I believe this to be true: no matter where we are in our journey with chronic pain or life in general, we should be more focused on our gifts than our downfalls.  The more we focus on the good in ourselves, the easier it will be to work on the things we know need some help.  None of us are perfect and chronic pain makes life incredibly difficult at times but we all have special gifts that we need to start putting more focus on.

 

 

 

 

 

 

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Humor and Chronic Pain

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“Open your eyes, for this world is only a dream.”

Rumi

I had quite the imagination when I was a child, still do but that imagination goes straight to fear way too often as an adult.  I used to wonder if my real life was while I slept and dreamt and my dreams were actually when I was awake.  I also used to think I could fly and jumped off of my families couch way too many times to count: turns out I can only fly once in a blue moon while I sleep.  I love the quote above: “Open your eyes, for this world is only a dream.”  I took this quote to mean that we take life too seriously at times and miss out on the true miracles and blessings that occur in our life every day.

My daughter and I were in CVS, our local drug store the other day buying random things I had coupons for.  As I was selecting the correct allergy medicine, Kayci whispered in my ear: “Mommy, what is that?  That poor man is missing a leg!”  There was a man in his fifties standing at the pharmacy telling jokes and making the pharmacists and customers roar with laughter.  He was really funny, to the point that I forgot my daughter’s question and truly did not notice that this man had a prostetic leg as his joy was radiating through the store.  I began laughing out loud as well and about eight people were all enthralled with this man’s amazing sense of humor.  He was truly one of the funniest people I have met in a long time.  I began talking to him and the elderly woman next to him and forgot that my daughter was still whispering her question: “Mommy, what is that???”  The man heard my daughter’s question and at first instinct I was embarrassed but luckily this man was so gracious and kind that he explained that he was blessed enough for science to make him a leg as he had lost one of his in an accident.  Another woman, who turned out to be a psychiatrist chimed in as well and explained to my little four year old how amazing this man was and how lucky he was to be so happy even without one of his legs.  Phew, took the pressure of explaining amputations to my toddler away from me for the time being.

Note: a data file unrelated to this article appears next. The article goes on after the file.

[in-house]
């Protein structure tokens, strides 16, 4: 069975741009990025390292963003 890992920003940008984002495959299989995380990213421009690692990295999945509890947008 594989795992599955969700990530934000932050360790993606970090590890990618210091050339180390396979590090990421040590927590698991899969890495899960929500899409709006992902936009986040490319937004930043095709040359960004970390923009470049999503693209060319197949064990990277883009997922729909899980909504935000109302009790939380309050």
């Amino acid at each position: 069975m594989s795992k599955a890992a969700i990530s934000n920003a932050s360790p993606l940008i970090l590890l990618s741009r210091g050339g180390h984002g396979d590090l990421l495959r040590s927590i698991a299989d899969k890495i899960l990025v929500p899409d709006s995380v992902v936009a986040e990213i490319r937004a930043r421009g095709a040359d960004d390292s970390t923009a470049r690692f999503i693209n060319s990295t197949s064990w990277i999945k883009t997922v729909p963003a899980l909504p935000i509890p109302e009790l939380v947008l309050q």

As little as this moment was, it was the highlight of my day.  I was proud of my daughter’s empathy and intelligence.  I was thrilled to be surrounded by such kind people.  But, most of all I felt so blessed to have met this man whom I will probably never see again.  It was a teachable moment for both my daughter and I.  Some days I forget to count my blessings.  Some days I still do feel sorry for myself for having chronic pain, rarely but this was one of those days and I was so thankful that I had the privilege of meeting this man on one of my ‘difficult days.’  There are so many things we take for granted and we all have a story to tell whether it be visible or not.  I do not know this man’s story but I do know he was a blessing to my daughter, all the people who were talking with him that day in CVS, and myself.  As he left the store I said: “You are one of the funniest people I have ever met.”  He replied immediately before walking out the door: “I lost my leg, but I will never lose my sense of humor.”